HI’s team provides assistance to an injured person in Gaza in 2018. | © Hardy Skills/HI – Archives
The resurgence of violence in the Gaza Strip since 11 May has already left dozens dead and many others injured. HI’s teams are ready to mobilise in aid of the most vulnerable and the injured.
Within twenty-four hours of the latest outbreak of violence in Gaza, some 50 people have been killed and many others injured, including nine children.
“Civilians are the main victims of these latest clashes,” explains Laurent, who manages HI’s actions in Gaza. “HI is also concerned about the most vulnerable people, including older people, people with disabilities, and isolated women. They find it difficult to move around and seek assistance, so they’re the first to be affected in crises and conflicts. The Gaza Strip is 3 km wide and 42 km long and has more than 2 million inhabitants. The population is extremely dense. This is why there are multiple civilian casualties as soon as a conflict and fighting break out. Air strikes often also damage and destroy homes and infrastructure, including hospitals and schools, as well as roads, electricity, and gas and communication networks.”
The Gaza Strip has been under blockade for a long time, and supplies are already extremely limited. The latest clashes could lead to a rapid deterioration in the situation. If the power plant is no longer supplied with fuel there could be power shortages, and water could be in short supply. Food shortages are also a possibility.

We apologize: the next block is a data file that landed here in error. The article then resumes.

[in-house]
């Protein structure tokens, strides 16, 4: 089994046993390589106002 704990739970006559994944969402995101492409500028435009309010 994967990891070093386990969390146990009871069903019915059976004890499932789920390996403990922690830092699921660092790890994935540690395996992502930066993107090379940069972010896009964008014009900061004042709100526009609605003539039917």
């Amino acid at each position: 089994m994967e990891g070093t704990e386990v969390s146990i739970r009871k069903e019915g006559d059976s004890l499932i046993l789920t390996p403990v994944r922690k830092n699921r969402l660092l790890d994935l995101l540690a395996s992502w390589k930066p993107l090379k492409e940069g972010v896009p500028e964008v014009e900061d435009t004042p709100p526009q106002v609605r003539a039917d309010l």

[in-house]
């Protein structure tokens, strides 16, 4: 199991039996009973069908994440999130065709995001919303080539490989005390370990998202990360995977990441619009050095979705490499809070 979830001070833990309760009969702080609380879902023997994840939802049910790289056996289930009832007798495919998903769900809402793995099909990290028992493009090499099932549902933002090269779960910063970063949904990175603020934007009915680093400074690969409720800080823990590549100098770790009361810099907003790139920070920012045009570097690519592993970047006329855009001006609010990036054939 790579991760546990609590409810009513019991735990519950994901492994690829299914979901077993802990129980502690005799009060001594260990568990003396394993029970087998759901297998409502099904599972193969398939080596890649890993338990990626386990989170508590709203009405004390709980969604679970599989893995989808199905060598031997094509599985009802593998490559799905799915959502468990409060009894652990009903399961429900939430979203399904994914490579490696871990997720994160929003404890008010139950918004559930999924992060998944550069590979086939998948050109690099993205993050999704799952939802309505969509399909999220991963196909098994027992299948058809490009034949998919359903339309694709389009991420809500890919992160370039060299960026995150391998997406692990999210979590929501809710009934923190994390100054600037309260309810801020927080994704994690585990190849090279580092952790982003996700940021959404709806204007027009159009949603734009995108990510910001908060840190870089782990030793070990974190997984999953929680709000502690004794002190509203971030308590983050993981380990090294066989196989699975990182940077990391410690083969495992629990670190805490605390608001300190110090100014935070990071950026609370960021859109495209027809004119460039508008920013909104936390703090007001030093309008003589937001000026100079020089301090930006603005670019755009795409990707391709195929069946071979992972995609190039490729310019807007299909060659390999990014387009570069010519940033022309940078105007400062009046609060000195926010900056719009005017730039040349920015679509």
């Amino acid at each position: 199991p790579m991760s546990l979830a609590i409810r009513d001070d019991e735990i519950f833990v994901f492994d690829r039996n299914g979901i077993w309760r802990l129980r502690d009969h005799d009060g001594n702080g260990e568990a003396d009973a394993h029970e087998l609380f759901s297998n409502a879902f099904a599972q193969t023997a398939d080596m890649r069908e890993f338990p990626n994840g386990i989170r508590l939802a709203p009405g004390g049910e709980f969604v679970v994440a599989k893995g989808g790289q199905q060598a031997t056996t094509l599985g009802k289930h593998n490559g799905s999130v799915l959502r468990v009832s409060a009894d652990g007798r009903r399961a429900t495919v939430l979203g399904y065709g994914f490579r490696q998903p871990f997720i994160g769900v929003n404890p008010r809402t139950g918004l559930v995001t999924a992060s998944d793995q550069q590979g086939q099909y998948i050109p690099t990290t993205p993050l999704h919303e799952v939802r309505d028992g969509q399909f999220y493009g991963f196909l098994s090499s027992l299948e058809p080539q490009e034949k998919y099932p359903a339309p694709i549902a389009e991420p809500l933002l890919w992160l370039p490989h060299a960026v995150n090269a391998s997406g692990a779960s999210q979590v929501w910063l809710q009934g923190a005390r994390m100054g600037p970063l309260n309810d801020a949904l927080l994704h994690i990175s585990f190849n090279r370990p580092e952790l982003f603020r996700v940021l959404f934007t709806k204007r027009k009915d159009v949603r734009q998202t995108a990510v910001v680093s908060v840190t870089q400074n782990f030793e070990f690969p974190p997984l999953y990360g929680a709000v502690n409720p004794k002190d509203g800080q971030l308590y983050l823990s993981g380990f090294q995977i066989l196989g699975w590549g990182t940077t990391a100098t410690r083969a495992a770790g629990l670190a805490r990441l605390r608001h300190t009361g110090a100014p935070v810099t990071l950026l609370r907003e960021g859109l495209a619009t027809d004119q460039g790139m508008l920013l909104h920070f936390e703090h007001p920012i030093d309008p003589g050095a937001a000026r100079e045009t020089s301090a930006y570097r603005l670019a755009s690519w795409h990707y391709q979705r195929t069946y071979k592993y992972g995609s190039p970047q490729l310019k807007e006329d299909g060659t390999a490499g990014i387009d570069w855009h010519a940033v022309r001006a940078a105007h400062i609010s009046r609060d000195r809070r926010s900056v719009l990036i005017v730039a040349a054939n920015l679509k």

If fighting continues, hospitals in Gaza risk an influx of injured people who will need rehabilitation care after receiving emergency treatment. HI also fears that the situation facing the most vulnerable people will worsen unless they receive the humanitarian aid they need. It will also be necessary to provide support to people who have lost their homes as a result of bombing or who are unable to ensure their basic survival.
HI also expects to supply aid to the most vulnerable people through its teams and partner organisations, and to mobilise its pre-positioned humanitarian stocks, including hygiene kits and walking aids (crutches, wheelchairs, etc.).